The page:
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Conversing on Comics with Derf Backderf

by  in Comic News Comment
Conversing on Comics with Derf Backderf

Derf Backderf spent the first 40 years of his life aiming, and ultimately succeeding, to become one of the top cartoonists in alternative newspapers. However, he then realized that niche industry was failing, and he needed something else; that’s when he found graphic novels.

Since switching his focus from newspaper strips to graphic novels in 2000, Backderf has transformed from a virtual unknown to a curiosity to an international star, with books like Punk Rock & Trailer Parks and his most famous work, My Friend Dahmer. He’s now working on on a graphic novel for Abrams about his time working as a garbageman, as well as a pseudo-sequel to Punk Rock & Trailer Parks that explores his time growing up in the Midwest punk scene.

Backderf’s opinion on comics as a fan and as a professional has changed over the years as he’s witness the decline of the once-thriving alternative weeklies, the rise of graphic novels and the changing face of American comics. I spoke with Backderf about his experiences, his acceptance in Europe, and his own opinions on comics.


Chris Arrant: What are you working on today?

Derf Backderf: I’m inking the last few pages of my next graphic novel. Drawing a blizzard scene, which I’ve never done before. Seems to be coming out OK; better not get cocky, though.

Earlier this year you made a big transition in ending your weekly comic strip The City, a staple of your career, to focus exclusively on graphic novels. Free weekly newspapers have been declining for a while now, but I know the decision must have been hard. How does it feel now, several months after ending it?

Backderf: Oh, man, it’s a big relief. It is SUCH a drag to be in a dying business like weekly papers. In fact, three of them closed last month: The San Francisco Bay Guardian, The Knoxville Pulse and The Providence Phoenix. The Providence paper was one of my client papers, so that was a bummer. Three in one month. That’s a record. Five years from now, all but a handful will be be gone. It’s a shame.

I did that strip about 10 years longer than I should have. I made the decision to transition to graphic novels and comics way back in 2000. It was the year Craigslist went national, and within (it seemed like, anyways) a couple months, all the paid classified ads were sucked right out of weeklies. And then social media came along right behind, and so there went all the personal ads. Not only was that like half of the revenue stream for weeklies,  but those pages of agate type were where the comic strips lived. I saw the writing on the wall then and there and started working in earnest on those first floppies.

And then, when I finally DID start cranking out graphic novels and the strip became very much a secondary gig, I’d decide, OK, this is it, I’m closing it down, but unexpected things kept happening to make me keep it going. I’d get some well-paying gig, or win a Robert F. Kennedy Award or something. I was also making decent money off the strip up until the last year. I mean, obviously, it was more than that. It was hard to let it go. I’d done it for so long — 24 years– and it was the thing that made whatever name I had. But finally the newspaper business had withered to the point that it wasn’t much of a decision anymore. The nice thing was I didn’t slink away as a washed-up has-been, never to be heard from again. I left on my own terms, and for better things.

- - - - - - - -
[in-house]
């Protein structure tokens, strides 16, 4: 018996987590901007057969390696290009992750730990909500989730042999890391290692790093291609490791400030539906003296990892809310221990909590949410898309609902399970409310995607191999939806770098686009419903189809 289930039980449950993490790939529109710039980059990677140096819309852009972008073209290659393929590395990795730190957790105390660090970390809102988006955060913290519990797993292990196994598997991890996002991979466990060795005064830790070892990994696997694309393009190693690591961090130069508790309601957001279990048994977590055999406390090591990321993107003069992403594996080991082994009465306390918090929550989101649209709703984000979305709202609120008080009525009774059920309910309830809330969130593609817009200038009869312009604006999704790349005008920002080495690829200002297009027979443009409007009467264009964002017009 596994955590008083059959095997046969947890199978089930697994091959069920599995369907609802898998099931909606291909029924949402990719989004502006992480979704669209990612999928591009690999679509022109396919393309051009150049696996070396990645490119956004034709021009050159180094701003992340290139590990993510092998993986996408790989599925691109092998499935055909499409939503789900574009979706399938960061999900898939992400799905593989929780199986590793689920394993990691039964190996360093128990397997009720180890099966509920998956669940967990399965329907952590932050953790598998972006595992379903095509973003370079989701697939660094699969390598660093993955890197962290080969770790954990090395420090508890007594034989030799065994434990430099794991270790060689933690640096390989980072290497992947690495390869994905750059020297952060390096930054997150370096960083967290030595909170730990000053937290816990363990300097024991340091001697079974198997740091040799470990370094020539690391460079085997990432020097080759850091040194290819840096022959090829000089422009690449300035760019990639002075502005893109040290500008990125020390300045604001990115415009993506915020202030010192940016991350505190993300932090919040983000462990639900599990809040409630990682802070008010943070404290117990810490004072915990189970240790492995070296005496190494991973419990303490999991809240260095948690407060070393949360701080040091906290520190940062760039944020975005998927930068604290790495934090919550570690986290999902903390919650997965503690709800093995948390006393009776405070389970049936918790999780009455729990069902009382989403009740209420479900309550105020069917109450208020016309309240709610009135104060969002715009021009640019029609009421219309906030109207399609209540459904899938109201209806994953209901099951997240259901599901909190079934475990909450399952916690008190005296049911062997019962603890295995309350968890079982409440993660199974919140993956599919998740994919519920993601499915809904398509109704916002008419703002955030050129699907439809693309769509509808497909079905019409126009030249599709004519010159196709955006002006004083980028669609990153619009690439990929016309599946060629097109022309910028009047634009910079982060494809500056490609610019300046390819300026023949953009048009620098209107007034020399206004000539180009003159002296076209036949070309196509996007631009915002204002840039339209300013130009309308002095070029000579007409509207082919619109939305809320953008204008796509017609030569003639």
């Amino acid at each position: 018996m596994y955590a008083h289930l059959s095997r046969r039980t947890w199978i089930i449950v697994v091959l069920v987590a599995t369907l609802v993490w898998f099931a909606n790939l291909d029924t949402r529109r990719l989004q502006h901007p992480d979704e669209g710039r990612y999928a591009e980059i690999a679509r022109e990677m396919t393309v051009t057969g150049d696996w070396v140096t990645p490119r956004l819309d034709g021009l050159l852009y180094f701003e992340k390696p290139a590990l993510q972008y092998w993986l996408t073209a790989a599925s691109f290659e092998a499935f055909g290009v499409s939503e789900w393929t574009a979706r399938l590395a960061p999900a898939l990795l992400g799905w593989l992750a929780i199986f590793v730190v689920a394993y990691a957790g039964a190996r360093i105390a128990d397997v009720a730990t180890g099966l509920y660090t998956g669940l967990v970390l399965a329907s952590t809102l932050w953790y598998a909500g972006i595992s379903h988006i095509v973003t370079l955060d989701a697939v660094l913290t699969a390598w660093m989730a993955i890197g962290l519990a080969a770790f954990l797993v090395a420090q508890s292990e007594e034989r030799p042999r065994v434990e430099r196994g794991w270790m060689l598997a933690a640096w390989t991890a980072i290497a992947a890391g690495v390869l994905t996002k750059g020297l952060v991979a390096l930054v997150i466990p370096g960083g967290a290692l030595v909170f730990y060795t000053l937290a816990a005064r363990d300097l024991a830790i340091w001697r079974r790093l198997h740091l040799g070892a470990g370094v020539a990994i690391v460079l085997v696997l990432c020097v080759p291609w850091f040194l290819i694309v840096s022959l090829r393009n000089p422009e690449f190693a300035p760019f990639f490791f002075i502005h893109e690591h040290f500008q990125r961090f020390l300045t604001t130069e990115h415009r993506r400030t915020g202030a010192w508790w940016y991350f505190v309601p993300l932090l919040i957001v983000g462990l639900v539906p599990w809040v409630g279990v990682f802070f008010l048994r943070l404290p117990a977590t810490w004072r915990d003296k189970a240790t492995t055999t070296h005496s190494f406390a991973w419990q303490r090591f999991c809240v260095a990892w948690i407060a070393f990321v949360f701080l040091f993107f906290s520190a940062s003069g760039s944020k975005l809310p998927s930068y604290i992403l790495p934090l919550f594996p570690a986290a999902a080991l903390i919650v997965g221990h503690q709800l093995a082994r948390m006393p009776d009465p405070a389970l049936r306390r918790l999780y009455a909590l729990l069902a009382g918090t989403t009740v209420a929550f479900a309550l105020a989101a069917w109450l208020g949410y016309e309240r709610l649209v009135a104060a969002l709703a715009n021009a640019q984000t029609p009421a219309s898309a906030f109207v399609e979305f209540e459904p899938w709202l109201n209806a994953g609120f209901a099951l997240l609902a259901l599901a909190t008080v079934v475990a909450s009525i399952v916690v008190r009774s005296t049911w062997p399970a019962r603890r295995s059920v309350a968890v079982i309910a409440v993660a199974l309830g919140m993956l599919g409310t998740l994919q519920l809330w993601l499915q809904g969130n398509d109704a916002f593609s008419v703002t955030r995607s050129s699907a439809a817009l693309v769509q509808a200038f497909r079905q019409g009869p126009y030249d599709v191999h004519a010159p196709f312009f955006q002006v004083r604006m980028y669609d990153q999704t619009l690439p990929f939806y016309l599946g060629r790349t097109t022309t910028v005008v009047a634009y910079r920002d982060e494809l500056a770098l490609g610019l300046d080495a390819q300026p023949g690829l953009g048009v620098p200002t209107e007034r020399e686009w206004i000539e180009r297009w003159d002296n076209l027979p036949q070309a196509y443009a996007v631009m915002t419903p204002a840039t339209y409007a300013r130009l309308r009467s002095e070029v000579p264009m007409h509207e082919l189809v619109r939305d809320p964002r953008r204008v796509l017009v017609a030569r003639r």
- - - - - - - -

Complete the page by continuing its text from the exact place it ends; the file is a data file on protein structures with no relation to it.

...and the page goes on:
In retrospect, I should have bailed completely on comic strips in 2000 and gone all in with books. Curse my pragmatic Protestant work ethic!

What’s it like, though, not having something new out every day and hearing from people about your work?

I don’t miss it. It was so grueling to make the strip the last year or so. I don’t know what it was, but I just couldn’t write in the strip format anymore. Graphic novels ruined me as a strip cartoonist! I had the same problem when I started the strip. Before that, my gig was single-panel cartoons, political ones and gag cartoons. Once I started the strip, I couldn’t write those anymore either.


I went on a book tour in Europe in April and worked ahead so I’d be free and clear for a month. The plan was, I’d come home and finish out May and then end it, because the last week of May was when the strip debuted way back in 1990, and that’s always been a date that I hold dear. Seemed like a nice bookend. But I got home and sat down to write a strip and … nothing. I was totally blocked. Not a gag, not an idea, I couldn’t even decide what to write about. I stared at a blank piece of paper for three days. Finally, I just said screw it and sent out a goodbye strip I had at the ready, along with a “see ya” email. And that was that. But hitting that send button was hard, I have to admit.

That’s why it’s nice to have this True Stories series coming out. Volume 1 just hit the stores and the fine folks at Alternative Comics tell me it’s selling well. For those who never saw my strip, I’d do these little short stories of real-life observations, various episodes of urban weirdness that I witnessed in my travels about the city. It was the one recurring feature that lasted the whole 24 years, the feature that gave the strip its name. It’s the one part of my strip ouvre that has shelf life. Everything else from the strip was too topical. But a True Story from 1991 is still as fresh as the day I drew it. In some cases, that’s actually kind of depressing actually. Proof positive we haven’t inched forward as a species, as if any proof was needed. So I’m putting out four, or maybe five, volumes, all as 48-pagers, with a full book collecting them all at the end. It’s a nice way to commemorate what was a huge part of my life, instead of just letting it dissipate into the void.

In an interview last year you said ,“I’d rather make books and the truth is, I’m a LOT better at graphic novels than I ever was at a comic strip.” Why do you feel you’re better at OGNs than daily strips? Can you point to things you seem to enjoy more in the creation aspect of it over comic strips?

Well, the proof is in the bibliography. I’ve gotten way more attention and acclaim for my books than I ever got for my strip. Look … I think it was a very good strip, right up until the end, writing difficulties aside. I busted my ass on that thing, never hacked it in, and am proud of what I did. For a few brief periods in its history, it was … maybe … even borderline exceptional. I’d highlight those first couple years, from, say 1990 to 1993, when I really tapped into something, that whole Gen X zeitgeist, and was part of the marvelous alt-comix heyday. Man, that was fun. And then again, when the strip morphed into a political strip, right around Bush’s re-election in 2004 and the whole War on Terror drumbeat, I was doing political humor that stacked up with anyone’s.